Having been closed for more than 30 years and undergone major restoration, the Basilica of Santa Maria Antiqua, the church discovered in the early 20th century in the Roman Forum on the slopes of the Palatine Hill, is being re-opened to the public. An outstanding immersive exhibition documents the difficult restoration works using the latest in hi-tech.
Work on the building itself was followed by the restoration of the wall paintings, which document the extraordinary history of the monument. Santa Maria Antiqua has a collection of paintings that is unique in the Christian world of the first millennium. The paintings date from the 6th to 9th centuries, executed prior to the church’s partial destruction and subsequent abandonment in an earthquake in 847.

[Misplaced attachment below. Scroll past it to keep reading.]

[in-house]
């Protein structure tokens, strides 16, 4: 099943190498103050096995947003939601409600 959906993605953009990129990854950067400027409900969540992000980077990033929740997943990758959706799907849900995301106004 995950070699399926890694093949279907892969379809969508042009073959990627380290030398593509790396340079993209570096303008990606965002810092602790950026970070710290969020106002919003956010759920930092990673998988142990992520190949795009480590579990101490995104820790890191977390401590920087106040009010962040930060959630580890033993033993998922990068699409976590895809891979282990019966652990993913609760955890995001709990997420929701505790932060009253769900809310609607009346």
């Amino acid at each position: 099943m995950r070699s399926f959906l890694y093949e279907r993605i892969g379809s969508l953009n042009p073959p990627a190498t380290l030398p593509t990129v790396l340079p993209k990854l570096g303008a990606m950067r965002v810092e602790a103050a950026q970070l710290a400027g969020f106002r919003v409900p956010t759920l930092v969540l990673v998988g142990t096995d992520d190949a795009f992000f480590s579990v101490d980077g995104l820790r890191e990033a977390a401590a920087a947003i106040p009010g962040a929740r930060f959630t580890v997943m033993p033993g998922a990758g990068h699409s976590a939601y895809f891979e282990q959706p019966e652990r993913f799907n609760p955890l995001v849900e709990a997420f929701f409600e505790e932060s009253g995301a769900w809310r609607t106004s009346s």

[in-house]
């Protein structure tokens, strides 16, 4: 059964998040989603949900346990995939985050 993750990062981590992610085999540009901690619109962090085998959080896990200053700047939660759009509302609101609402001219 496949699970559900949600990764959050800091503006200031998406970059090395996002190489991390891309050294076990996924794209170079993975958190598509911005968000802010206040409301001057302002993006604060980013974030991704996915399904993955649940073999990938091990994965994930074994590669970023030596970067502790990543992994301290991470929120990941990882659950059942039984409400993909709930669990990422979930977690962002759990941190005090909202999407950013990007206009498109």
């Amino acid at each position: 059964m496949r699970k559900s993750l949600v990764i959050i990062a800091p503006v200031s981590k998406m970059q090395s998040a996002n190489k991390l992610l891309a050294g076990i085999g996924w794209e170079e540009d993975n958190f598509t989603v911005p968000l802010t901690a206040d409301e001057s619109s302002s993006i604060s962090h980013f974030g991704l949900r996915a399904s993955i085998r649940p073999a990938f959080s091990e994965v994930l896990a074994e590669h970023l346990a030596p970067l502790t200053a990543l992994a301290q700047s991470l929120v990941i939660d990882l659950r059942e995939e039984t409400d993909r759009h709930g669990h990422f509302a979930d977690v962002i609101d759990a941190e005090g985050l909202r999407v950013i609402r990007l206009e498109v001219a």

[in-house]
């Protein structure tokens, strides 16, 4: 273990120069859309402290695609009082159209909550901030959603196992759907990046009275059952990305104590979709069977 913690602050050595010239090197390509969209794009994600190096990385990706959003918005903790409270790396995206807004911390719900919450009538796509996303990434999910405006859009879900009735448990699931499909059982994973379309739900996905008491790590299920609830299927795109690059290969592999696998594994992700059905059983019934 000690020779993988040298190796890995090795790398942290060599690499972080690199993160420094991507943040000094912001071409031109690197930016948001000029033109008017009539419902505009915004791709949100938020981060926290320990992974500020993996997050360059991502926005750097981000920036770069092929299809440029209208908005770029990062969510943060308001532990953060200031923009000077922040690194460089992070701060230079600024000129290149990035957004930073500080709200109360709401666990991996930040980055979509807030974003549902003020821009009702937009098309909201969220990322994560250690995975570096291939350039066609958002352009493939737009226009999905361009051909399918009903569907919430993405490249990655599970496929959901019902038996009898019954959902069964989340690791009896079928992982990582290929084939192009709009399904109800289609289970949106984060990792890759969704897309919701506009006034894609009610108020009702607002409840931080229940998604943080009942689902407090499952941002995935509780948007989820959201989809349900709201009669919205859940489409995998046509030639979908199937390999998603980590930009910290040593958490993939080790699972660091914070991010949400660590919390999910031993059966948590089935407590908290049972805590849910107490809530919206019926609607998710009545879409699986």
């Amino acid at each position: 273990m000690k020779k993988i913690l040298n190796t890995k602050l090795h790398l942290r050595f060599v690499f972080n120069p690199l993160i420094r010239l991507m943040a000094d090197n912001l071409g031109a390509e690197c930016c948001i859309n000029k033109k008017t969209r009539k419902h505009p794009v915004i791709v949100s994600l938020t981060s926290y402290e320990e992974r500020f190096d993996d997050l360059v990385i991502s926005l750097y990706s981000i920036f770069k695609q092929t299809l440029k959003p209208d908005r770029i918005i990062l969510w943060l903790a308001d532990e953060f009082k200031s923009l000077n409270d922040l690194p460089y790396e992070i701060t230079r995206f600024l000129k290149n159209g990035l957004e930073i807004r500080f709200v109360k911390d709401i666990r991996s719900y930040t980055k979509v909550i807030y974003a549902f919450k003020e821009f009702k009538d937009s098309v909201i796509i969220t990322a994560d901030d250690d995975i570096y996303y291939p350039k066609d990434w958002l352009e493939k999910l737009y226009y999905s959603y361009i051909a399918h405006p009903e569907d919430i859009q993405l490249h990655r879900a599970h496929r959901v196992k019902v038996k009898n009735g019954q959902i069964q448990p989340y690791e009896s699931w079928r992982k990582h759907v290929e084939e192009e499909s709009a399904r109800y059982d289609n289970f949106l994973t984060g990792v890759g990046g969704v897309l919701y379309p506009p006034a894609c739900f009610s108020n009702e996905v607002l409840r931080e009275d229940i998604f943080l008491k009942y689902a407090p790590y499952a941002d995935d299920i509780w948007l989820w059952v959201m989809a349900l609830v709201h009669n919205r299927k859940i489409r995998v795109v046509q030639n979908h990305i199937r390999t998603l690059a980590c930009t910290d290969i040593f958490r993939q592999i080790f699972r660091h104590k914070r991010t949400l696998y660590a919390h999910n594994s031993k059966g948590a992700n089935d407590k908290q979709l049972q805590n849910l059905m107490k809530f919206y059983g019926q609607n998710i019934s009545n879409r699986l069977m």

In this case, the monument itself is on display, since it is a unique example of the development of Roman painting and of the early-mediaeval Greek-Byzantine world as a whole, given that the advent of the Iconoclasts erased many of the sacred images from that period.
The complex stratification of the paintings has been made more comprehensible through the use of digital technology. Video mapping, which was used for the first time in the Roman Forum, made it possible to reconstruct the missing parts of the paintings that decorated the two chapels on either side of the presbytery, while light mapping was used to identify the six layers of paintings dating from the 4th-5th to 8th centuries A.D. The large fresco fragment near the apse decorating the so-called Palimpsest Wall is regarded as a true milestone in the history of mediaeval painting.
A monument that has been given a new lease on life to tell the unique tale of its own story.
Thursday 17 March 2016
Sunday 19 March 2017
Santa Maria Antiqua al Foro Romano,
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Maria Andaloro, Giulia Bordi, Giuseppe Morganti
Soprintendenza Speciale per il Colosseo e l’area archeologica centrale